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NURS 287
Rick Nilson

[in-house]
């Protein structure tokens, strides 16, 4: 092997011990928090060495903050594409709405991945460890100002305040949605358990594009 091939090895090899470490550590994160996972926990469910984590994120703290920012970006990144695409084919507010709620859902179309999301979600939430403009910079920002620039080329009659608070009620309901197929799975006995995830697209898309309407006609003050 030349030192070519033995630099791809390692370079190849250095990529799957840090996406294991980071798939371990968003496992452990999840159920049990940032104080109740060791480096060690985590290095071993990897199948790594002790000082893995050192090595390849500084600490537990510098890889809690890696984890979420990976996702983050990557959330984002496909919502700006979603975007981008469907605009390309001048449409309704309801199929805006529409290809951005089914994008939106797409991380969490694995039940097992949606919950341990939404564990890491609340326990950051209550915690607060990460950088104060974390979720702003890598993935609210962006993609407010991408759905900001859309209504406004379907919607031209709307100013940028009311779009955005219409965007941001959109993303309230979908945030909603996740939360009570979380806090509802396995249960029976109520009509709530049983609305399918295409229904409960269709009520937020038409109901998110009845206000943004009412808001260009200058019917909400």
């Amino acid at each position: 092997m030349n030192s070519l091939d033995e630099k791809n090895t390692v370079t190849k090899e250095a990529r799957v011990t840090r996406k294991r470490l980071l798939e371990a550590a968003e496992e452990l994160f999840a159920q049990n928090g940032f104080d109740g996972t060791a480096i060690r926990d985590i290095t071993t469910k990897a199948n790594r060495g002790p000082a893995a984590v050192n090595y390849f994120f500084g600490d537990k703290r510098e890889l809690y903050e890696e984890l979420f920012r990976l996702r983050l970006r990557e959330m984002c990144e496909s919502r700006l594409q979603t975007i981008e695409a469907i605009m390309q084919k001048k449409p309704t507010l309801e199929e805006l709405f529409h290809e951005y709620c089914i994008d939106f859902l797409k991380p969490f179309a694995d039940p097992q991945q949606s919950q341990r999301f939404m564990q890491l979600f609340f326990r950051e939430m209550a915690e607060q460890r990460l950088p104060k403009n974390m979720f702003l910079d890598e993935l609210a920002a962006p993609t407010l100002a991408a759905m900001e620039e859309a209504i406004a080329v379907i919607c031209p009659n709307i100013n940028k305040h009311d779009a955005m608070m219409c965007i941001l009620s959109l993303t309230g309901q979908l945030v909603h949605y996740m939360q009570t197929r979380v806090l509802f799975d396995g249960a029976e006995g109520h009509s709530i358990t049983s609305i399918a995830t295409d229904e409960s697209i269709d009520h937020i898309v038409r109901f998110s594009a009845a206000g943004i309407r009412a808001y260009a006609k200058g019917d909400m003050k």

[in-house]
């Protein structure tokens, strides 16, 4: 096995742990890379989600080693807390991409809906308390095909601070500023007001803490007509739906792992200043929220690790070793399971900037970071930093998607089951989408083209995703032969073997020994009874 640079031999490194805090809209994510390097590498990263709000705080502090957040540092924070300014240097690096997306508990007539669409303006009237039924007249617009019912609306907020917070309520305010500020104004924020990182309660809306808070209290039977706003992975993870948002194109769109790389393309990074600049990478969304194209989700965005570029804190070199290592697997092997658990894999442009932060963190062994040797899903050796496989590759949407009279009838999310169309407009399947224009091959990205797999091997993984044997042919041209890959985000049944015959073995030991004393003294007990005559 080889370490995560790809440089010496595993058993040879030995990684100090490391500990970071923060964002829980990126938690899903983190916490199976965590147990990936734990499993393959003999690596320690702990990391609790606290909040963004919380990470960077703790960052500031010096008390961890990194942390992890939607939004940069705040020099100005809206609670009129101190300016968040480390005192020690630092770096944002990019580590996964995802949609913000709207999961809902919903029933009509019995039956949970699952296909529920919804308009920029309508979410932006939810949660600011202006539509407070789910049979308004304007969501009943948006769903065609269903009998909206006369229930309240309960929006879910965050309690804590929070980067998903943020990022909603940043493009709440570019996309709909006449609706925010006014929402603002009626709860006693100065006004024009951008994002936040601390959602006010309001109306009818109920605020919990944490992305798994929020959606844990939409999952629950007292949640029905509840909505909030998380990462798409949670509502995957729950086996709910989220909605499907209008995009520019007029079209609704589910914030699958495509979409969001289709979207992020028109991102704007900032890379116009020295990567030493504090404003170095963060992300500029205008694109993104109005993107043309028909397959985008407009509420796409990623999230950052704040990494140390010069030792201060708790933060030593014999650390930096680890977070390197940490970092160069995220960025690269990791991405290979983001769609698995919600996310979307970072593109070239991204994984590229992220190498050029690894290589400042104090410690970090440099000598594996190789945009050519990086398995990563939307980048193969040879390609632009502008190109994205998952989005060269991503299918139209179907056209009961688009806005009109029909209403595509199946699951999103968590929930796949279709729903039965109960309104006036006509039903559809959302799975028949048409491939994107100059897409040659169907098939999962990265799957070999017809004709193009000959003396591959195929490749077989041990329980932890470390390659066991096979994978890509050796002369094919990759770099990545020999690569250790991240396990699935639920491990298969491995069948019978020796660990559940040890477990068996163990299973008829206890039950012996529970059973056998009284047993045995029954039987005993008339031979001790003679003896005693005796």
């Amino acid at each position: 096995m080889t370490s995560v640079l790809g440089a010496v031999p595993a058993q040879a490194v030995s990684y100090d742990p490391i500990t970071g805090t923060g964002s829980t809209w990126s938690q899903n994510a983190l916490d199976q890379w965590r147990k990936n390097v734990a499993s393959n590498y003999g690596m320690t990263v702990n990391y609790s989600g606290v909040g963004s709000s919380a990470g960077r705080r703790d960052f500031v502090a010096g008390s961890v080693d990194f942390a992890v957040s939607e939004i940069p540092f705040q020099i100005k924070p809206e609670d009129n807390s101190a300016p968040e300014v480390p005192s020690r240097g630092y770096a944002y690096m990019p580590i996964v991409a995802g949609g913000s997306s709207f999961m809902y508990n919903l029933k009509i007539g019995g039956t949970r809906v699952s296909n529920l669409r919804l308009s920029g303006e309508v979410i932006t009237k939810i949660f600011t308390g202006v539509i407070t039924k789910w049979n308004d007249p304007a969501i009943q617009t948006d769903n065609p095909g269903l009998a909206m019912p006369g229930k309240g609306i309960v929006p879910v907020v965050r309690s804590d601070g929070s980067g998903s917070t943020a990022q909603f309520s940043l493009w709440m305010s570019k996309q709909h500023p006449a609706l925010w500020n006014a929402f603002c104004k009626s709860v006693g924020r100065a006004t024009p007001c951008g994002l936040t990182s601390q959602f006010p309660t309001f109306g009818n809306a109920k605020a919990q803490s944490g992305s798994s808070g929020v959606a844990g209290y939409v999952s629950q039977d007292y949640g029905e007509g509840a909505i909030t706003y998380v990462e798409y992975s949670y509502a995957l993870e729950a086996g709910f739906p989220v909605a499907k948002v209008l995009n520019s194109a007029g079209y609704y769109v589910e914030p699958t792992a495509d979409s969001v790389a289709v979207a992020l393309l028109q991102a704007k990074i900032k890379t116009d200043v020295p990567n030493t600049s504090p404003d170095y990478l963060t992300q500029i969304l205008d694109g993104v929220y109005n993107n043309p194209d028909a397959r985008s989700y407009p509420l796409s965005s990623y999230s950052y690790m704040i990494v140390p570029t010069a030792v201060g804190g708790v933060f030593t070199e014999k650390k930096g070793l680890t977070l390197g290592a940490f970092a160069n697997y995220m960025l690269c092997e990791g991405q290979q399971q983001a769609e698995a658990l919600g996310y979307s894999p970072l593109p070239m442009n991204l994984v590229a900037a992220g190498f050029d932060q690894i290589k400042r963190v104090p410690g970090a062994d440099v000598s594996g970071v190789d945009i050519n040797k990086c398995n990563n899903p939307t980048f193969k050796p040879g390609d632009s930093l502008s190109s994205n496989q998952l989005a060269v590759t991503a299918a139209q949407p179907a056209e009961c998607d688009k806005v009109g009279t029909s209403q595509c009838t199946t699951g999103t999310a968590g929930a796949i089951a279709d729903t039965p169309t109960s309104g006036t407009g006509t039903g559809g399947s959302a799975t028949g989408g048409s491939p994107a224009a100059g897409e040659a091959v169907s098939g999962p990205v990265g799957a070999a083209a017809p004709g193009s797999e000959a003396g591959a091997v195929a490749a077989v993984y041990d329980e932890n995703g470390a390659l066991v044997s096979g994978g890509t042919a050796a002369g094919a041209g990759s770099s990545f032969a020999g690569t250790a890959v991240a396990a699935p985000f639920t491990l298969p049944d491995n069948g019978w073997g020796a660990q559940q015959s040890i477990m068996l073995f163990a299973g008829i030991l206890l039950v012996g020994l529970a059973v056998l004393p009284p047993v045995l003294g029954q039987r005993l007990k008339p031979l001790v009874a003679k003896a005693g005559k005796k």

NURSING MANAGEMENT: CHRONIC HEART FAILURE  The overall goals for the patient with HF include (1) a decrease in symptoms (e.g., shortness of breath, fatigue), (2) a decrease in peripheral edema, (3) an increase in exercise tolerance, (4) compliance with the medical regimen, and (5) no complications related to HF.  Treatment or control of underlying heart disease is key to preventing HF and episodes of ADHF. o For example, valve replacement should be planned before lung congestion develops, and early and continued treatment of CAD and hypertension is critical. o The use of antidysrhythmic agents or pacemakers is indicated for people with serious dysrhythmias or conduction disturbances.  Patients with HF should be counseled to obtain vaccinations against the flu and pneumonia.  Preventive care should focus on slowing the progression of the disease. o Patient teaching must include information on medications, diet, and exercise regimens. Exercise training (e.g., cardiac rehabilitation) does improve symptoms of chronic HF but is often underprescribed. o Home nursing care for follow-up care and to monitor the patient’s response to treatment may be required.  Successful HF management is dependent on the following principles: (1) HF is a progressive disease, and treatment plans are established with quality-of-life goals; (2) symptom management is controlled by the patient with self-management tools (e.g., daily weights, drug regimens, diet and exercise plans); (3) salt and water must be restricted; (4) energy must be conserved; and (5) support systems are essential to the success of the entire treatment plan.  Important nursing responsibilities in the care of a patient with HF include (1) teaching the patient about the physiologic changes that have occurred, (2) assisting the patient to adapt to both the physiologic and psychologic changes, and (3) integrating the patient and the patient’s family or support system in the overall care plan. o Many patients with HF are at high risk for anxiety and depression, and major depression is more prevalent in female patients and patients less than 60 years of age. o Patients with HF can live productive lives with chronic HF. o Effective home health care can prevent or limit future hospitalization. Managing HF patients out of the hospital is a priority of care. o Patients with HF will take medication for the rest of their lives. This can become difficult because a patient may be asymptomatic when HF is under control. o Patients should be taught to evaluate the action of the prescribed drugs and to recognize the manifestations of drug toxicity.  Patients should be taught how to take their pulse rate and to know under what circumstances drugs, especially digitalis and -adrenergic blockers, should be withheld and a health care provider consulted.  It may be appropriate to instruct patients in home BP monitoring, especially for those HF patients with hypertension.  Patients should be taught the symptoms of hypo- and hyperkalemia if diuretics that deplete or spare potassium are being taken. Frequently the patient who is taking thiazide or loop diuretics is given supplemental potassium. o The nurse, physical therapist, or occupational therapist should instruct the patient in energy-conserving and energy-efficient behaviors after an evaluation of daily activities has been done.  Patients may need a prescription for rest after an activity. Many hard- driving persons need the “permission” to not feel “lazy.”  Sometimes an activity that the patient enjoys may need to be eliminated. In such situations the patient should be helped to explore alternative activities that cause less physical and cardiac stress.  The physical environment may require modification in situations in which there is an increased cardiac workload demand (e.g., frequent climbing of stairs). The nurse can help the patient identify areas where outside assistance can be obtained. o Home health nursing is an essential component in the care of the HF patient and family.  Home health nurses conduct frequent physical assessments, including vital signs and weight.  Protocols enable the nurse and patient to identify problems, such as evidence of worsening HF, and institute interventions to prevent hospitalization. This may include altering medications and initiating fluid
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